Movie Magic: A Wild Ride!


In our feature artist article on Andy Williams, we focus on his penchant for performing outstanding movie themes.

Movie themes.  Andy Williams.   Cool August nights at the Drive-in.  Sounds like a good place to start a collection of movie memories.

Fasten your seat belts…

One of the all-time movie myths concerns a teenage Andy Williams and a teenage Lauren Bacall. In Bacall’s first major motion picture, the 19 year old ingenue struck sparks with Humphrey Bogart in To Have and Have Not. In the movie, Bacall sings “How Little We Know.” A rumor persisted for decades that Bacall’s voice was actually dubbed by one of the singing Williams brothers. A dusky voice was needed, in a certain register, to match Bacall’s, and young Andy Williams fit the bill…or so the story goes.

Williams, of course, was too much of a gentleman to ever disclose such a thing, and was generally evasive when asked. Bacall eventually tired of the rumors, and put it all to rest in her autobiography by admitting that she was unable to hit some of the high notes, and the talented Williams voice was used for those. Now of course the complexity of mixing two different voices seamlessly was not perfected in the 1940s, so Miss Bacall’s answer is a bit odd…but a talented recording engineer could make it go, so we’ll have to take her word for it. But who knows what we really hear in the film.

What we do know is that “How Little We Know” was composed by Hoagy Carmichael and Johnny Mercer. Both are icons in the history of pop music, Carmichael of course for composing “Stardust,” and Mercer for starting Capitol Records and writing just about a gazillion hit songs. “Stardust,” a song synonymous with Frank Sinatra, a decent actor in his own right.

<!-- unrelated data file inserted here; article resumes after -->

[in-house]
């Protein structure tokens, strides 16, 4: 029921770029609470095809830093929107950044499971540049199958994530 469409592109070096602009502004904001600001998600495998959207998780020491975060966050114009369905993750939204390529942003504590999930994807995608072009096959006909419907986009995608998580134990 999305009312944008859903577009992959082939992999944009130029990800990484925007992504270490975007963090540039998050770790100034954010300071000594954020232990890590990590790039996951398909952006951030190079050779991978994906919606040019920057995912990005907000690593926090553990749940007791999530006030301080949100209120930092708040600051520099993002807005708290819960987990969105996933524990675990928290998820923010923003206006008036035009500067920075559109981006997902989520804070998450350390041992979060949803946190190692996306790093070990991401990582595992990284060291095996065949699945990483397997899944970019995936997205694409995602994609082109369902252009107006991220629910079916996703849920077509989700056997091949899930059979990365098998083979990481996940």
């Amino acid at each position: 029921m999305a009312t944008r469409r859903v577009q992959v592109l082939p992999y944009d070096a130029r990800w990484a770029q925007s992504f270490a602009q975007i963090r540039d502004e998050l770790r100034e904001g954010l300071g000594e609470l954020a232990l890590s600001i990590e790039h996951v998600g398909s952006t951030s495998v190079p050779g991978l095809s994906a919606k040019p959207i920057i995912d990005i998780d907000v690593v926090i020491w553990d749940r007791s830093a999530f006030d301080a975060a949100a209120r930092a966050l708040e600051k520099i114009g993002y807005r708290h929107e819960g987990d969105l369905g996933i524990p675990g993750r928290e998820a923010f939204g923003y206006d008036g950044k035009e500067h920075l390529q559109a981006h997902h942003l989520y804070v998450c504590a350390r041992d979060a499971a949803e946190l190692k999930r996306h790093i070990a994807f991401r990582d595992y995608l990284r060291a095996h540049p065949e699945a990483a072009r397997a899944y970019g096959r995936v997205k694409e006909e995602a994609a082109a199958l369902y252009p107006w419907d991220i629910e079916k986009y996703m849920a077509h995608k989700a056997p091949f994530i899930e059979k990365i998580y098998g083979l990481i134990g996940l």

But let’s not get ahead of ourselves. Back to Hoagy. Carmichael’s connection to To Have and Have Not goes a bit further, as he actually played a role in the film; the on-screen piano player for Bacall. Carmichael has another movie connection you may not be aware of, in that he was the original “model” for the character of James Bond, 007. Author Ian Fleming mentioned in a couple of his novels that Bond “resembled” Carmichael, “but with a scar on one side of his face.” One of those novels was Casino Royale, for which Fleming sold the film rights in the mid 1950s to raise some cash.

After the success of the early Bond films, Casino Royale was put into production amidst some unbelievable upheaval in the Bond franchise. Connery wanted no part of it, Broccoli and Salzman were out, and so a film was haphazardly put together with Peter Sellers in a starring role. Sellers — a comic actor for the ages — was playing the role straight as originally intended. The movie was steadily molded into a satirical piece, and Sellers quit. David Niven — better as a serious actor — was brought in to flesh out the comedy. What a mess.

Perhaps the only thing that wasn’t dreadful about Casino Royale was the original soundtrack, although that was a bit of a mess as well.  It was composed by pop legend Burt Bacharach, then at the peak of his career.  Bacharach, if you weren’t aware, was a Brill Building regular during the 1950s whose first major hit on the pop charts was “Magic Moments” by Perry Como. Not bad.